First, don’t get too excited about snow anywhere close to the metro area tomorrow. Sticking snow level drops to around 1,500′ in the morning and stays there all day. We’ll just see scattered showers the first half of the day so it’s possible anyone could see a snowflake mixed in with the showers but that’s it. Those of you above 1,000′ in the Cascade foothills have a better chance of a dusting early in the day since it’ll be wetter up against the mountains. Same thing in the Coast Range. More obvious will be the change from highs in the upper 50s to afternoon temps just above 40…that winter feeling in the air is back!
Tomorrow night and Sunday we have some modified arctic air working down out of Canada and into the Pacific Northwest. It’s not as cold as the last event two weeks ago and sure isn’t an “arctic blast” with 850mb temps only around -7/-8 and high temps in sunshine around 40 Sunday. But quite a chill again and this time it’s straight from the north instead of coming at us from the northeast. That said, the effect is the same. Easterly gradient through the Gorge builds quickly and by Sunday morning it’s in the 8-10 millibar range from The Dalles to Portland. Sunday will be a sunny, but very cold and windy day across the entire metro area. Windchill temps will likely only be in the 20s and lower 30s all day!
Things get REALLY INTERESTING late Sunday night and Monday…Moisture moves north from the upper-level low off the California coast and forms a sort of deformation band directly over northern Oregon and the extreme southern part of Washington. This sits overhead for more than 24 hours. You can see the convergence of the northern part of the jet and the flow from the south midday Monday…
As of this evening, all models are on board with this general idea, which brings up three questions:
1. How cold will the airmass be? Cold enough for anything in the Gorge to be frozen through all of Monday. PROBABLY not cold enough in the metro area for frozen, although the timing of precip arrival (at sunrise or soon after) would increase the chance for something frozen.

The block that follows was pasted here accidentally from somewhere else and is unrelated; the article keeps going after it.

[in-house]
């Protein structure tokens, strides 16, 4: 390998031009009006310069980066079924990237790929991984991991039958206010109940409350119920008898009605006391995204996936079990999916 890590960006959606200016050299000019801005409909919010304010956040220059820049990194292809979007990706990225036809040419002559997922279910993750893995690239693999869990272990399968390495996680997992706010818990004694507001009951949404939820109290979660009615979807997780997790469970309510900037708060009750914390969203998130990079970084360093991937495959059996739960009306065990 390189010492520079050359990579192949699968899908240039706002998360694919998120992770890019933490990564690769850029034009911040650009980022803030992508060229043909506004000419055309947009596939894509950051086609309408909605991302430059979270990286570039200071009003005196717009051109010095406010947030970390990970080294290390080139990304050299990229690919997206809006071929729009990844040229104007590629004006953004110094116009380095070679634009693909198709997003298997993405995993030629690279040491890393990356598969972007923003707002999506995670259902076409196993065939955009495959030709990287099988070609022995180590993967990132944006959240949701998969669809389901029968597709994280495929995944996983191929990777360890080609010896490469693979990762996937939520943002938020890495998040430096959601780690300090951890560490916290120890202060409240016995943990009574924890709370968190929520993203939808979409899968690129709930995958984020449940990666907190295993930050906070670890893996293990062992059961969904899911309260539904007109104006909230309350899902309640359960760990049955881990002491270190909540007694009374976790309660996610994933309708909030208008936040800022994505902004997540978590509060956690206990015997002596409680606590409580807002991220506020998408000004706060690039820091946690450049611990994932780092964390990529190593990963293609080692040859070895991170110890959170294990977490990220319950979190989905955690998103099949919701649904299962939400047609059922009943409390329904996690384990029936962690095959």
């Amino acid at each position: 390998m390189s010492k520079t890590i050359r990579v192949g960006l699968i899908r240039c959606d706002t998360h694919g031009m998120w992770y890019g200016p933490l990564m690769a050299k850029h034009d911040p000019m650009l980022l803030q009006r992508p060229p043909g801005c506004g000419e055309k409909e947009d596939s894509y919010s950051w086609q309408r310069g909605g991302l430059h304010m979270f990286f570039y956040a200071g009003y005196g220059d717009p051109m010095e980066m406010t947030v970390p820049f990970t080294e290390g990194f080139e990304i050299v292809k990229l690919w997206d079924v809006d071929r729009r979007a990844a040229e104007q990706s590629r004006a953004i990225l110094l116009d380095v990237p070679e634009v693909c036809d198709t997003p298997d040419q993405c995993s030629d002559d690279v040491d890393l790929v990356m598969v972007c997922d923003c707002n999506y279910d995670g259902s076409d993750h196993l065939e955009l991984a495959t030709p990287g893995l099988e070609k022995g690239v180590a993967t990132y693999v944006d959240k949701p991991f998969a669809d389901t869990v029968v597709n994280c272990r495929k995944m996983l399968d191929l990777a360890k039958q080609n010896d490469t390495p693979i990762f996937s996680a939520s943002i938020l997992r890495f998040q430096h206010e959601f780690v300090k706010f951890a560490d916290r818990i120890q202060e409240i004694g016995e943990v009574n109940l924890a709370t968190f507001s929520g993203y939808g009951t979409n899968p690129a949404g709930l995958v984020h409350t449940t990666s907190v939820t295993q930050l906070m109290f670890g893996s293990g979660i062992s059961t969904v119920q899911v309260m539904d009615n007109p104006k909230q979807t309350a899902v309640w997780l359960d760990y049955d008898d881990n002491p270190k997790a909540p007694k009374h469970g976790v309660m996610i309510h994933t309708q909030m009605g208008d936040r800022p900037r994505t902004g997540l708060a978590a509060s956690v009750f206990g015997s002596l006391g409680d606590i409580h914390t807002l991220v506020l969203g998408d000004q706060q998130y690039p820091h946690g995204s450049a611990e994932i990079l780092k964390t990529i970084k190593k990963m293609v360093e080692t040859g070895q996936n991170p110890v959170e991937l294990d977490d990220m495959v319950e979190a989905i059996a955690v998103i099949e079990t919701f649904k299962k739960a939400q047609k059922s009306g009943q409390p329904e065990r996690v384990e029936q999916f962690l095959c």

2. How much moisture? This is a tough one because the placement of the precipitation is farther north on some than others. Some models are far wetter than others too. The ECMWF is a real soaker, but keeps the heaviest stuff just south of us, like what happened a couple of weeks ago. It shows 1/2″ liquid over PDX, but 2″ around Albany by early Tuesday! The GFS is a little wetter and farther north showing around 1″ over PDX.
3. What precipitation type? This is the easier one! Hopefully all the forecasters can agree this time that whatever falls west of the Gorge will be in liquid form. The atmosphere 2-4,000′ up is forecast to be even warmer than two weeks ago with forecast soundings showing temperatures as high as 40 degrees 2,000′ or so overhead. It’ll be either rain or freezing rain Monday morning in our area. In the Gorge, freezing rain at the west end and a wintry mix central/east end. Could start as snow and then change to freezing rain.
If heavier precipitation forecasts pan out…the potential exists for a very disruptive snow/ice storm in the Gorge again…That’ll be twice so far this season by December 1st!
I work Saturday and Sunday…actually every day through next Friday…so I’ll update again as we get closer.
Chief Meteorologist Mark Nelsen